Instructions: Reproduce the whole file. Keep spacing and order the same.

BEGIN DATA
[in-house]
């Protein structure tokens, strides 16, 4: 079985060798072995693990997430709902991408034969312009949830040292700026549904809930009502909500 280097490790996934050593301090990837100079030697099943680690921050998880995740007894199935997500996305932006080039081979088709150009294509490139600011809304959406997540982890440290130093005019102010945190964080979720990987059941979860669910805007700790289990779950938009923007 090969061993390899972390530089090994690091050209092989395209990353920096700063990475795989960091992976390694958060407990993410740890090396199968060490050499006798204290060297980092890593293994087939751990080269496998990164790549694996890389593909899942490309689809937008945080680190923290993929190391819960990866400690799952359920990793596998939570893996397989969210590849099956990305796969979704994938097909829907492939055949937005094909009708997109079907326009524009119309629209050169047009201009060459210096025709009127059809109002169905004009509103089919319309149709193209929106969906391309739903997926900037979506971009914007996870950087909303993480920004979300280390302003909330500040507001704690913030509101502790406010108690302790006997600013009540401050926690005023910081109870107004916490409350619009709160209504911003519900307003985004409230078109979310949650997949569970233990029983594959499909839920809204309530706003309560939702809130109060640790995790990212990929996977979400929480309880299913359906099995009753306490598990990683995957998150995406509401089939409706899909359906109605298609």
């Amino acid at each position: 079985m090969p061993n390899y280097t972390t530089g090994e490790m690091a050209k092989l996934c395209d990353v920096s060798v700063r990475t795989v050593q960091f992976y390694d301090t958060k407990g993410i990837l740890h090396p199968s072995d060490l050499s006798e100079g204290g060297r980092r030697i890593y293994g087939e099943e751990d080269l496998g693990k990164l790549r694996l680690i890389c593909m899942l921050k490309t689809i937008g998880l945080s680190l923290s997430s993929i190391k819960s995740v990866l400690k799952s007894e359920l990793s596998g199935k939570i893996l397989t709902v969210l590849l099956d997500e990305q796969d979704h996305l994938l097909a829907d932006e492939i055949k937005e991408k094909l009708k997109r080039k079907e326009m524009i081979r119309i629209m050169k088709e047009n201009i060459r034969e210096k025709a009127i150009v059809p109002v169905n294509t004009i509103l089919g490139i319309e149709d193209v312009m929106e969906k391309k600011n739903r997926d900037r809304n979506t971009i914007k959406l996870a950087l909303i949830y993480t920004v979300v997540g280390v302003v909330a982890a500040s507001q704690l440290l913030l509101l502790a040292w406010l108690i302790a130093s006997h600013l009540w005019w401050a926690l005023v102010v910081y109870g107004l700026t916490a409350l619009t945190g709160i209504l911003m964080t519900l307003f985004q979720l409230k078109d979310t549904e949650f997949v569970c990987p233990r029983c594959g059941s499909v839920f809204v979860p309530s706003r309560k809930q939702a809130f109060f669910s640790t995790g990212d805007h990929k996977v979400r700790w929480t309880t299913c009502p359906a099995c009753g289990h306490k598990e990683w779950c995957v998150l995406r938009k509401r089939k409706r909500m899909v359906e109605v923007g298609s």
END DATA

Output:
[in-house]
């Protein structure tokens, strides 16, 4: 079985060798072995693990997430709902991408034969312009949830040292700026549904809930009502909500 280097490790996934050593301090990837100079030697099943680690921050998880995740007894199935997500996305932006080039081979088709150009294509490139600011809304959406997540982890440290130093005019102010945190964080979720990987059941979860669910805007700790289990779950938009923007 090969061993390899972390530089090994690091050209092989395209990353920096700063990475795989960091992976390694958060407990993410740890090396199968060490050499006798204290060297980092890593293994087939751990080269496998990164790549694996890389593909899942490309689809937008945080680190923290993929190391819960990866400690799952359920990793596998939570893996397989969210590849099956990305796969979704994938097909829907492939055949937005094909009708997109079907326009524009119309629209050169047009201009060459210096025709009127059809109002169905004009509103089919319309149709193209929106969906391309739903997926900037979506971009914007996870950087909303993480920004979300280390302003909330500040507001704690913030509101502790406010108690302790006997600013009540401050926690005023910081109870107004916490409350619009709160209504911003519900307003985004409230078109979310949650997949569970233990029983594959499909839920809204309530706003309560939702809130109060640790995790990212990929996977979400929480309880299913359906099995009753306490598990990683995957998150995406509401089939409706899909359906109605298609």
């Amino acid at each position: 079985m090969p061993n390899y280097t972390t530089g090994e490790m690091a050209k092989l996934c395209d990353v920096s060798v700063r990475t795989v050593q960091f992976y390694d301090t958060k407990g993410i990837l740890h090396p199968s072995d060490l050499s006798e100079g204290g060297r980092r030697i890593y293994g087939e099943e751990d080269l496998g693990k990164l790549r694996l680690i890389c593909m899942l921050k490309t689809i937008g998880l945080s680190l923290s997430s993929i190391k819960s995740v990866l400690k799952s007894e359920l990793s596998g199935k939570i893996l397989t709902v969210l590849l099956d997500e990305q796969d979704h996305l994938l097909a829907d932006e492939i055949k937005e991408k094909l009708k997109r080039k079907e326009m524009i081979r119309i629209m050169k088709e047009n201009i060459r034969e210096k025709a009127i150009v059809p109002v169905n294509t004009i509103l089919g490139i319309e149709d193209v312009m929106e969906k391309k600011n739903r997926d900037r809304n979506t971009i914007k959406l996870a950087l909303i949830y993480t920004v979300v997540g280390v302003v909330a982890a500040s507001q704690l440290l913030l509101l502790a040292w406010l108690i302790a130093s006997h600013l009540w005019w401050a926690l005023v102010v910081y109870g107004l700026t916490a409350l619009t945190g709160i209504l911003m964080t519900l307003f985004q979720l409230k078109d979310t549904e949650f997949v569970c990987p233990r029983c594959g059941s499909v839920f809204v979860p309530s706003r309560k809930q939702a809130f109060f669910s640790t995790g990212d805007h990929k996977v979400r700790w929480t309880t299913c009502p359906a099995c009753g289990h306490k598990e990683w779950c995957v998150l995406r938009k509401r089939k409706r909500m899909v359906e109605v923007g298609s």